BOSTON--Generators have been topped off with fuel. Supplies, from food to salt, have been stockpiled. Roads are increasingly empty as drivers heeded official announcements to get off the highway, head for shelter and stay there until the blizzard of 2013 passes.
What is predicted to be a historic snowfall began to pummel the Northeast on Friday afternoon. Snow began falling with deliberation and increasing speed in a nine-state region that includes Massachusetts and New York.
“Stay off the city streets, stay out of your cars, and stay in your homes,” New York Mayor Michael Bloomberg warned his city, which could receive more than a foot of snow by midday Saturday. Bloomberg’s warning was echoed by municipal officials throughout the Northeast, parts of which are still recovering from Superstorm Sandy, which struck about three months ago.
The National Weather Service put the entire region under blizzard warning, predicting a high volume of snow and fierce, intense winds that could approach hurricane force and white-out conditions. Snowfalls could start at almost a foot and top three feet in some areas.
Low-lying areas, from parts of New Jersey to Long Island, along the Atlantic Coast up to Maine, also faced the threat of flooding as water, stirred up by the driving winds, sought its new level.
The major blizzard was being caused by an clash of meteorological titans. A nasty snow storm was moving east from the Midwest, combining with a coastal nor’easter working its way from North Carolina. The two systems were expected to merge into a zone of misery that will move its way through the Northeast.
In Boston, the blizzard could bury the previous record of 27.6 inches of snow in 2003.
Massachusetts Gov. Deval Patrick announced that he had banned almost all vehicles from the roads – the first such move since the historic blizzard of 1978. The penalty for ignoring the ban could include a hefty fine, or up to a year in prison, he said.
There are exceptions to the ban, which began at 4 p.m., about the same time the snow picked up its tempo. Public safety workers, public works vehicles, fuel delivery personnel and the media were exempt.
“By all accounts, certainly from my briefings and your own weather reports, this is going to be a very serious weather event,” Patrick told reporters. Patrick said that as much as three feet of snow could fall, and wind could cause drifts of up to five feet in some areas.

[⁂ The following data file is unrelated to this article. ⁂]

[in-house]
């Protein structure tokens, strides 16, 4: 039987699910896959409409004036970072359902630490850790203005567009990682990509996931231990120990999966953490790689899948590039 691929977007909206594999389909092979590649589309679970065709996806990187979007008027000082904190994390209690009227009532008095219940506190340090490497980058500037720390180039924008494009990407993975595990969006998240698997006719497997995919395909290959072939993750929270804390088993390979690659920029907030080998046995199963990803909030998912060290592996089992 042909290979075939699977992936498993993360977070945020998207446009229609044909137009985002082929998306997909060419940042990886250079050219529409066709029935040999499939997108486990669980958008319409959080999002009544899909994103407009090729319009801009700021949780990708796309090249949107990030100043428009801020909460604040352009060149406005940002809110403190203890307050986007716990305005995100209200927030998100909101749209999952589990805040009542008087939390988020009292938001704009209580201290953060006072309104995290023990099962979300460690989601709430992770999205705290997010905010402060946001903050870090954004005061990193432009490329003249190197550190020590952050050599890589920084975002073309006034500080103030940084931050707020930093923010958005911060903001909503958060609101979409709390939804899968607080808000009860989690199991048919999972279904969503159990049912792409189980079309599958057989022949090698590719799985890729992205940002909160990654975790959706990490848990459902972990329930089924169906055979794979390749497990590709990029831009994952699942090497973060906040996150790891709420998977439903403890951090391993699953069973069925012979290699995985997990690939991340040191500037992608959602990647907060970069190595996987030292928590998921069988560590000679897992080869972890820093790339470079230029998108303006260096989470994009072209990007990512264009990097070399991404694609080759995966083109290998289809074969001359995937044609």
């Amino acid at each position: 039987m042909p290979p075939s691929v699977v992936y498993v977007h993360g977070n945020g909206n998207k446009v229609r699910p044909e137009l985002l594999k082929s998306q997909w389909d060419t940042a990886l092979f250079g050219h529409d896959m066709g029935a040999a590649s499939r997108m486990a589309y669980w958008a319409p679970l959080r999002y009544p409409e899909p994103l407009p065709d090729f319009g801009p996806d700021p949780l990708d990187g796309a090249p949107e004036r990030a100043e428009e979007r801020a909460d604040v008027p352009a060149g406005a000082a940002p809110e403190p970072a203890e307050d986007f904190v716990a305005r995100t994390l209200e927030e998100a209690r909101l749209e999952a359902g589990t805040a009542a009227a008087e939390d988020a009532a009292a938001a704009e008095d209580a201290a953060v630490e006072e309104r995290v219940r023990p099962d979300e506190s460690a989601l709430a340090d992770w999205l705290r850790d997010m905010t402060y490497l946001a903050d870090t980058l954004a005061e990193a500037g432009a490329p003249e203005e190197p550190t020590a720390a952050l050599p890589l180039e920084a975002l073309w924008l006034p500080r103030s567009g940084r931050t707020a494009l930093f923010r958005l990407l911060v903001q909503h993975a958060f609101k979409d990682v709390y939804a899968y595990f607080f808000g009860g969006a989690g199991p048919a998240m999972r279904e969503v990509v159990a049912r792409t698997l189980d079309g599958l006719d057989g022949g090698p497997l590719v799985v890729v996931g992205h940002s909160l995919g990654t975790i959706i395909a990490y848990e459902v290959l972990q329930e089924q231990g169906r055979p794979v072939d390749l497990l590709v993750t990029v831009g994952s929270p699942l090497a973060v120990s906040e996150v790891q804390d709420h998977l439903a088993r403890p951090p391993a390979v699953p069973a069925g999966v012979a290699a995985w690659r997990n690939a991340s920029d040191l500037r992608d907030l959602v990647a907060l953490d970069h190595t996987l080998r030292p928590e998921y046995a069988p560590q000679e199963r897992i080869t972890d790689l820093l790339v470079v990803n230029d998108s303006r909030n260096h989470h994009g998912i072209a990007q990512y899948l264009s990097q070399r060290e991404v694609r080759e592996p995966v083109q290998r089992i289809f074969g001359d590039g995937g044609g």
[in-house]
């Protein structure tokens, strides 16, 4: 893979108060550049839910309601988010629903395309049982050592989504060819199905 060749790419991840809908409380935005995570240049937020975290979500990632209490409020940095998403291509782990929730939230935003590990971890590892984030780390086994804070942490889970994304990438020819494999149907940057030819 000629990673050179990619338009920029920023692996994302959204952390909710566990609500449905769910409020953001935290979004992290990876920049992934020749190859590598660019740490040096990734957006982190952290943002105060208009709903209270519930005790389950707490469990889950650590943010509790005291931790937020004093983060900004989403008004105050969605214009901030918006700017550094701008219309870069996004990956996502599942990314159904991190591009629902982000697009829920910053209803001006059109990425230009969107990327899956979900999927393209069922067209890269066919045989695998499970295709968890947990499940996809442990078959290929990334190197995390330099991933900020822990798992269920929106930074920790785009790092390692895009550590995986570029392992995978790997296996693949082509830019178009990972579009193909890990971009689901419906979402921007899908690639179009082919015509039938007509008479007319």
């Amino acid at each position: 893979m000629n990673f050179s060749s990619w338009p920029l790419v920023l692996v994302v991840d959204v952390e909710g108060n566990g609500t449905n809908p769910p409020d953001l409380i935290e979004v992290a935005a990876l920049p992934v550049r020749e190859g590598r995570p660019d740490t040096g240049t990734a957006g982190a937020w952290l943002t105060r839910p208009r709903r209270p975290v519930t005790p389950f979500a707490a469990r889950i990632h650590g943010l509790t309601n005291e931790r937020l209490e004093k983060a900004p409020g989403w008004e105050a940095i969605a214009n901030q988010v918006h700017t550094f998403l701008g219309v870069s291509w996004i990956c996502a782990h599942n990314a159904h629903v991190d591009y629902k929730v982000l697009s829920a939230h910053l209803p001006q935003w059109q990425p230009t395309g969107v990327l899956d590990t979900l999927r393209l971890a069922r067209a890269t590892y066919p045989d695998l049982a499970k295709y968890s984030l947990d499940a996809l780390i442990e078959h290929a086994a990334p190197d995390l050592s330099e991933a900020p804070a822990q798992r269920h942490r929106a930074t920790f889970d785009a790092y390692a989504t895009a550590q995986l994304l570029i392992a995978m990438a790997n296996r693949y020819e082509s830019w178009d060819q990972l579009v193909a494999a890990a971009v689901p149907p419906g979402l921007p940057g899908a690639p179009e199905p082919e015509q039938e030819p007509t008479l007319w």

Most residents were hunkering down, preparing to stay off the roads until the ban is lifted. Schools across the region were closed on Friday, creating an unexpected three-day weekend. Many events were canceled as well, in anticipation of transportation difficulties.
“I guess I’ll just stay in and bundle up,” said Lynn Nichols, who was waiting for a bus in Cambridge, on her way home to Watertown.
States of emergency were declared in New York, Massachusetts, Connecticut and Rhode Island. National Guardsmen have been deployed in Connecticut and Massachusetts to help with security issues and to aid relief efforts. The region braced for downed electric power lines and other dislocations from the winds.
As much as 10% to 30% of subscribers could lose electricity at some point and there were reports that gas stations had run dry as people topped off generators.
“By the time the storm passes early Saturday afternoon, we’re expecting to have accumulations of 10 to 14 inches across the five boroughs, based on the latest from the National Weather Service. And higher local accumulations are possible,” Bloomberg told reporters. “Now, all of that could change. The storm could move much further east faster, and we could have an awful lot less snow, which would be great. But we’ve got to prepare for the worst case.”
High tide was also coincide during the snow whiteouts, Bloomberg noted.
“Many of the same communities that were inundated by Hurricane Sandy’s tidal surge just about 100 days ago are likely to see some moderate coastal flooding this evening. It’s likely to produce the kind of coastal flooding that can be expected in these areas during such storms and people know how to deal with it,” he said.
In addition to road closures, other major transportation systems were shut down. Amtrak canceled service in the Northeast.
More than 4,300 flights have been canceled at New York’s three airports and at Boston’s Logan Airport. In preparation, airlines began canceling flights earlier this week.
Semuels reported from Boston and Muskal from Los Angeles.
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